Senior Citizen's Guide digital books
Senior Citizen's Guide

Sleep as You Grow Older

No matter how healthy or fit you are, you can't stop your body from aging. As you age, you may find that it is much harder to get a good night of sleep. You also may take more naps. These are common changes that you can expect as you age.

There are also many sleep disorders that are more common in older people. Although these problems are common, they often go untreated. To maintain good health, it is important that you know more about the problems that prevent you from getting sleep.

I. What Causes Problems with Sleep as You Age?

It is common for people over the age of 65 to have problems with their sleep. Insomnia is their most frequent complaint. Insomnia is when you have trouble falling asleep, staying asleep, or waking up too early. In general, it may result in a quality of sleep that is not as refreshing as it should be. The causes of insomnia in older people include the following:

  • Alcohol use
  • Medical illness
  • Depression
  • Medication use
  • Loss of a loved one

Many causes of sleep problems are only temporary. For example, an operation or a hospital stay may disturb your sleep for a period of time. Other problems may be long lasting.

II. What Sleep Disorders Are Common as You Age?

Talk to your doctor if any of these disorders seem to describe your sleep problem:


Obstructive sleep apnea (OSA)

Occurs when the tissue in the back of the throat collapses and blocks your airway during sleep. This keeps air from getting to the lungs. It affects an estimated one in four people over the age of 60. The primary signs of OSA are daytime sleepiness and loud, frequent snoring.

Central sleep apnea (CSA)

Occurs when the brain fails to tell the lungs to breathe. As this signal is lost, the lungs do not take in the oxygen that your body needs. People with CSA may sigh frequently or appear to have shallow breathing as they sleep. CSA is most common in older people and in patients with heart disease. It can also occur as a result of a stroke.

Advanced sleep phase disorder (ASP)

Occurs when your internal body clock is "set" too early. This causes you to fall asleep between 6 p.m. and 9 p.m. As a result, you wake up earlier than you would like. You may be alert and unable to go back to sleep between 2 a.m. and 5 a.m.

Periodic limb movement disorder (PLMD)

Occurs when you have episodes of simple, repetitive muscle movements. They tend to involve the tightening or flexing of a muscle. An episode will normally last from a few minutes to an hour. These movements can disrupt your sleep during the night.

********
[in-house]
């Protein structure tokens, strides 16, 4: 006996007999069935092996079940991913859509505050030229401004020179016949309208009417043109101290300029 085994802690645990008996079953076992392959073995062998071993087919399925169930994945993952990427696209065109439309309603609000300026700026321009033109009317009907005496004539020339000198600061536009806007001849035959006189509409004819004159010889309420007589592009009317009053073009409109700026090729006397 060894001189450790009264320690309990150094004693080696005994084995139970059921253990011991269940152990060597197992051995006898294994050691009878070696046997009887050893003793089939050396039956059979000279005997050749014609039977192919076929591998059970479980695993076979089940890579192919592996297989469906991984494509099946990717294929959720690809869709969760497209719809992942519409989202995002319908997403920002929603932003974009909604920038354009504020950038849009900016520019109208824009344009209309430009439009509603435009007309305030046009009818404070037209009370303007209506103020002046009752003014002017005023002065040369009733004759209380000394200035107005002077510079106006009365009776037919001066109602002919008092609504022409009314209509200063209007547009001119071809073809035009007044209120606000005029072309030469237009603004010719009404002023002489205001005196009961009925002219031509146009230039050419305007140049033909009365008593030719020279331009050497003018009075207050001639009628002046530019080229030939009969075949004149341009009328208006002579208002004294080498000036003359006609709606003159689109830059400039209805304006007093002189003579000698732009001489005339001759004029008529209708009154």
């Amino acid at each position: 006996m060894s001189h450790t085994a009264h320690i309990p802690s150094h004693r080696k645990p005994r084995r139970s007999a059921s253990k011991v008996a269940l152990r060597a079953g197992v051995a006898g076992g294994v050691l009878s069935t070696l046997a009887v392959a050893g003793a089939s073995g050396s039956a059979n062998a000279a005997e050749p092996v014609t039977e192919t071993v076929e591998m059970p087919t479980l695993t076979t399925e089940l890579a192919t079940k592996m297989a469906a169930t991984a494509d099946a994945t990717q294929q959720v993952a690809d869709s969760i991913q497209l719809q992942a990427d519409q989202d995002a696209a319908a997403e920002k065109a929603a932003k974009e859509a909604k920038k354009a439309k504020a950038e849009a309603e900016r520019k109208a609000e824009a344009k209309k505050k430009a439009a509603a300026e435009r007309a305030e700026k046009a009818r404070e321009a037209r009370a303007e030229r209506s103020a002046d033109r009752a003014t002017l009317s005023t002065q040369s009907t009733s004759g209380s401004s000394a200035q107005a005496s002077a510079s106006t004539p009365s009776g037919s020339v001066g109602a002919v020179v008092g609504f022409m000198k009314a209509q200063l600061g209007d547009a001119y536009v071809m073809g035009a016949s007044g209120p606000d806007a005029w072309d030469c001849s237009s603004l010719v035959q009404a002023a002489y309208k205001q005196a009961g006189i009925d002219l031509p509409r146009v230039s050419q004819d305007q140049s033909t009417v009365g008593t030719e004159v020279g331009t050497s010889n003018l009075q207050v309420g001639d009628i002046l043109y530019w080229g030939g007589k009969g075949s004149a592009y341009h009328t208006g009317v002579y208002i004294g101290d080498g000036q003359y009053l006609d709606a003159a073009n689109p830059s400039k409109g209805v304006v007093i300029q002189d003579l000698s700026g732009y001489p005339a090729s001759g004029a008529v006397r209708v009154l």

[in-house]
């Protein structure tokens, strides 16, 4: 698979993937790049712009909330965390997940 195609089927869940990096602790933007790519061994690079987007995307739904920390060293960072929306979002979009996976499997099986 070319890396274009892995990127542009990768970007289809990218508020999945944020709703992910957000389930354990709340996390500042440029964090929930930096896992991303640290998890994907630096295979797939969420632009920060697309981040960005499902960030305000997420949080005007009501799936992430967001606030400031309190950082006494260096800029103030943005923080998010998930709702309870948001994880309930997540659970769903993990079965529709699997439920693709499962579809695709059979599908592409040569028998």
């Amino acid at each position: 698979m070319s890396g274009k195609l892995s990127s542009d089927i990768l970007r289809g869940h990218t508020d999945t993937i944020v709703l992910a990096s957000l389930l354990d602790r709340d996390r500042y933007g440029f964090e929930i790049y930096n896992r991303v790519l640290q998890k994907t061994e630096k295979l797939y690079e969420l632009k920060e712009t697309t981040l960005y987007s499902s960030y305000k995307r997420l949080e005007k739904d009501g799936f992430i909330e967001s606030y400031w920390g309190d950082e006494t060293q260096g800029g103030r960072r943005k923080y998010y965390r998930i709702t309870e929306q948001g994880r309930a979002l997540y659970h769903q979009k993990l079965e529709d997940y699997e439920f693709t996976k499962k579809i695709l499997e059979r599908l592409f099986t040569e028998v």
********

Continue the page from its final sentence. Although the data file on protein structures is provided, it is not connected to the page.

Restless Legs Syndrome (RLS)

Causes a weird, prickling urge to move your legs. Lying or sitting still can be very hard. Temporary relief is found when you walk or move the legs. RLS makes it difficult for you to go to sleep.

III. What Can You Do to Improve Your Sleep?

You can often sleep better by making simple changes to your sleep habits. These are some of the tips that can help improve your sleep:

  • Try to go to bed and wake up at the same times every day.

  • Keep a regular exercise routine. This can be as simple as walking or gardening. For the best sleep results, do not exercise within six hours of your bedtime. Talk to your doctor before starting an exercise program.

  • Try to enjoy some bright sunlight in the afternoon and evening. Even if you are inside, open the curtains or blinds to let in a lot of light. The key is for your eyes to see the light. Your skin does not need to be exposed to the sunlight. Your eyes send the signals that your brain uses to set your body clock.

  • If you take a nap during the day, try to sleep for less than an hour. Your naps should also occur before 3 p.m. Napping longer or later may cause you to have a hard time falling asleep at night.

  • You should not have any alcohol within six hours of your bedtime, and you should not have any caffeine after lunch.

  • Always talk to your doctor before using sleeping pills to improve your sleep.

IV. How Can You Get Help for Your Sleep?

You should talk to your doctor if you have not been able to sleep well for a month or longer. You may have a sleep disorder if your problem has a negative effect on your daily life. Your doctor may decide that you need to see a sleep specialist. If the specialist suspects that you have a sleep disorder, then he or she may ask you to do an overnight sleep study.

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